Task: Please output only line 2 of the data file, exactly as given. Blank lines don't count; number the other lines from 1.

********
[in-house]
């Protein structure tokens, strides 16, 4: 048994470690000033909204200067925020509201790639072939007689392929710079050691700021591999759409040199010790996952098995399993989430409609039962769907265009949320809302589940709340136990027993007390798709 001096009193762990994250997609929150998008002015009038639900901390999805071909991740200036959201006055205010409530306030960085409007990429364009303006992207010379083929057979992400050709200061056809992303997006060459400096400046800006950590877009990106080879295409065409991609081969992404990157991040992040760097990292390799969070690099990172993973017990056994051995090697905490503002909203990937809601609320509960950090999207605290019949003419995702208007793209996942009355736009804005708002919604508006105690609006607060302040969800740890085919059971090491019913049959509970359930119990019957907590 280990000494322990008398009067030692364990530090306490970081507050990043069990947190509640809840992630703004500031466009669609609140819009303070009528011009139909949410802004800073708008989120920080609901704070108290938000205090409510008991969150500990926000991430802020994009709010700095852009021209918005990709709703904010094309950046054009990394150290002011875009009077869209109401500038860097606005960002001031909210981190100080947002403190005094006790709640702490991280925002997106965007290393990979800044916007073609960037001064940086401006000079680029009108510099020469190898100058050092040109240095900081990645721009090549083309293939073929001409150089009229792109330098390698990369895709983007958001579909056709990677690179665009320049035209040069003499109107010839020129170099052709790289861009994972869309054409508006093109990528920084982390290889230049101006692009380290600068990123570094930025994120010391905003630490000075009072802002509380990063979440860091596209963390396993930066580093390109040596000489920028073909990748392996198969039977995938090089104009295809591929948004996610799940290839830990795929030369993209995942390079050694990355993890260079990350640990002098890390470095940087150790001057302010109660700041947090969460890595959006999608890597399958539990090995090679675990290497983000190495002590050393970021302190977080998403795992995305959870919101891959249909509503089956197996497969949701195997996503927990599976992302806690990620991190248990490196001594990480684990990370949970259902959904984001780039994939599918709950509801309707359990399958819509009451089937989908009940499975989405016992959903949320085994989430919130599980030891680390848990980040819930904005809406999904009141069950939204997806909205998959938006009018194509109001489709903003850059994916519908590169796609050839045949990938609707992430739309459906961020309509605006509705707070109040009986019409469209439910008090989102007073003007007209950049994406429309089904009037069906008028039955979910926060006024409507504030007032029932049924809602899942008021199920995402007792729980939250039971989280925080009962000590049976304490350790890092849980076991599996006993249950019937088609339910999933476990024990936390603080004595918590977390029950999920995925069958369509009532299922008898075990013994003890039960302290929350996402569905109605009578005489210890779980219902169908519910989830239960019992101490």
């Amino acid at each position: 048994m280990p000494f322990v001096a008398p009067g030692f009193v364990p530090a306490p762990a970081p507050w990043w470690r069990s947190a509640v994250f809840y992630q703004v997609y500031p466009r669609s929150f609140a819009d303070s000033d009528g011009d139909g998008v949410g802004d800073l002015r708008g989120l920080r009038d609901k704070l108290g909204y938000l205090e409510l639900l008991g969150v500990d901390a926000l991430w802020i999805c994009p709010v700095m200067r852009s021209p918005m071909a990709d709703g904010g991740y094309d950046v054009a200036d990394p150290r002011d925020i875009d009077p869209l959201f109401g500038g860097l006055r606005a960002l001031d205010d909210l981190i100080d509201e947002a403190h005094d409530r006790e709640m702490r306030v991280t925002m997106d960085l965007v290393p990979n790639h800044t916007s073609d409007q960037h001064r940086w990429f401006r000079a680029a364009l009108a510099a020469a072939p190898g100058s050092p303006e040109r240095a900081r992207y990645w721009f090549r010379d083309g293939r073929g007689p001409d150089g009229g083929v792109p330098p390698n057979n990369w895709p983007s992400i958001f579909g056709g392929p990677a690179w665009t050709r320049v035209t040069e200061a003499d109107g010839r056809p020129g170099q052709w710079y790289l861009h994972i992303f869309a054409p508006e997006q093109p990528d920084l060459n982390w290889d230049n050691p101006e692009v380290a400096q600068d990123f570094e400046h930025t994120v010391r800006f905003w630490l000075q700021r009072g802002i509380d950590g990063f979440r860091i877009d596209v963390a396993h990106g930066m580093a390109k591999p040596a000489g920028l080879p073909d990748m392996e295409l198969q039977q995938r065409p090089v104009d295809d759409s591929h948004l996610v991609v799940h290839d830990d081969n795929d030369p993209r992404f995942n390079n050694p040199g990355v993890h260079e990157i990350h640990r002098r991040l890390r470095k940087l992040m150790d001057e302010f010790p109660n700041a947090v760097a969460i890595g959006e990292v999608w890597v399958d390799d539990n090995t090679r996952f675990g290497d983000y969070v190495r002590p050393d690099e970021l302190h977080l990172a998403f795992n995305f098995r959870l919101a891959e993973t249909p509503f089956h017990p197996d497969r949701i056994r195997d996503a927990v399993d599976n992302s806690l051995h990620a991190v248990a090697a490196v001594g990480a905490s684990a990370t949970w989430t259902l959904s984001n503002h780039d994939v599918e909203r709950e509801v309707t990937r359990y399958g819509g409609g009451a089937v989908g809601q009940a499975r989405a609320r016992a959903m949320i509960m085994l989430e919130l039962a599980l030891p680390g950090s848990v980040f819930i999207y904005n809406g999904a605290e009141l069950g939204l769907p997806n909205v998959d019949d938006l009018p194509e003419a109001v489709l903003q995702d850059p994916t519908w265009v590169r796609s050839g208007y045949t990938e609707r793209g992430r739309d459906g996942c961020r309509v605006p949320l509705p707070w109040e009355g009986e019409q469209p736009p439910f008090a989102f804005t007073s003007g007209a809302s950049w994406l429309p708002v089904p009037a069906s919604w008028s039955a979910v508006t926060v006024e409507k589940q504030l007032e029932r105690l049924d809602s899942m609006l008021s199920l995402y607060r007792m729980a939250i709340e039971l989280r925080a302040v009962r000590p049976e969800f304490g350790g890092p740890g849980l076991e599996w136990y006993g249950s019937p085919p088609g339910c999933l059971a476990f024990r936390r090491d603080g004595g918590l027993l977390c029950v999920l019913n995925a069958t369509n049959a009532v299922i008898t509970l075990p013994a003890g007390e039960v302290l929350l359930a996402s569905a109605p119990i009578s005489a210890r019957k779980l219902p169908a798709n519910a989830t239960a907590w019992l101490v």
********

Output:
């Protein structure tokens, strides 16, 4: 048994470690000033909204200067925020509201790639072939007689392929710079050691700021591999759409040199010790996952098995399993989430409609039962769907265009949320809302589940709340136990027993007390798709 001096009193762990994250997609929150998008002015009038639900901390999805071909991740200036959201006055205010409530306030960085409007990429364009303006992207010379083929057979992400050709200061056809992303997006060459400096400046800006950590877009990106080879295409065409991609081969992404990157991040992040760097990292390799969070690099990172993973017990056994051995090697905490503002909203990937809601609320509960950090999207605290019949003419995702208007793209996942009355736009804005708002919604508006105690609006607060302040969800740890085919059971090491019913049959509970359930119990019957907590 280990000494322990008398009067030692364990530090306490970081507050990043069990947190509640809840992630703004500031466009669609609140819009303070009528011009139909949410802004800073708008989120920080609901704070108290938000205090409510008991969150500990926000991430802020994009709010700095852009021209918005990709709703904010094309950046054009990394150290002011875009009077869209109401500038860097606005960002001031909210981190100080947002403190005094006790709640702490991280925002997106965007290393990979800044916007073609960037001064940086401006000079680029009108510099020469190898100058050092040109240095900081990645721009090549083309293939073929001409150089009229792109330098390698990369895709983007958001579909056709990677690179665009320049035209040069003499109107010839020129170099052709790289861009994972869309054409508006093109990528920084982390290889230049101006692009380290600068990123570094930025994120010391905003630490000075009072802002509380990063979440860091596209963390396993930066580093390109040596000489920028073909990748392996198969039977995938090089104009295809591929948004996610799940290839830990795929030369993209995942390079050694990355993890260079990350640990002098890390470095940087150790001057302010109660700041947090969460890595959006999608890597399958539990090995090679675990290497983000190495002590050393970021302190977080998403795992995305959870919101891959249909509503089956197996497969949701195997996503927990599976992302806690990620991190248990490196001594990480684990990370949970259902959904984001780039994939599918709950509801309707359990399958819509009451089937989908009940499975989405016992959903949320085994989430919130599980030891680390848990980040819930904005809406999904009141069950939204997806909205998959938006009018194509109001489709903003850059994916519908590169796609050839045949990938609707992430739309459906961020309509605006509705707070109040009986019409469209439910008090989102007073003007007209950049994406429309089904009037069906008028039955979910926060006024409507504030007032029932049924809602899942008021199920995402007792729980939250039971989280925080009962000590049976304490350790890092849980076991599996006993249950019937088609339910999933476990024990936390603080004595918590977390029950999920995925069958369509009532299922008898075990013994003890039960302290929350996402569905109605009578005489210890779980219902169908519910989830239960019992101490």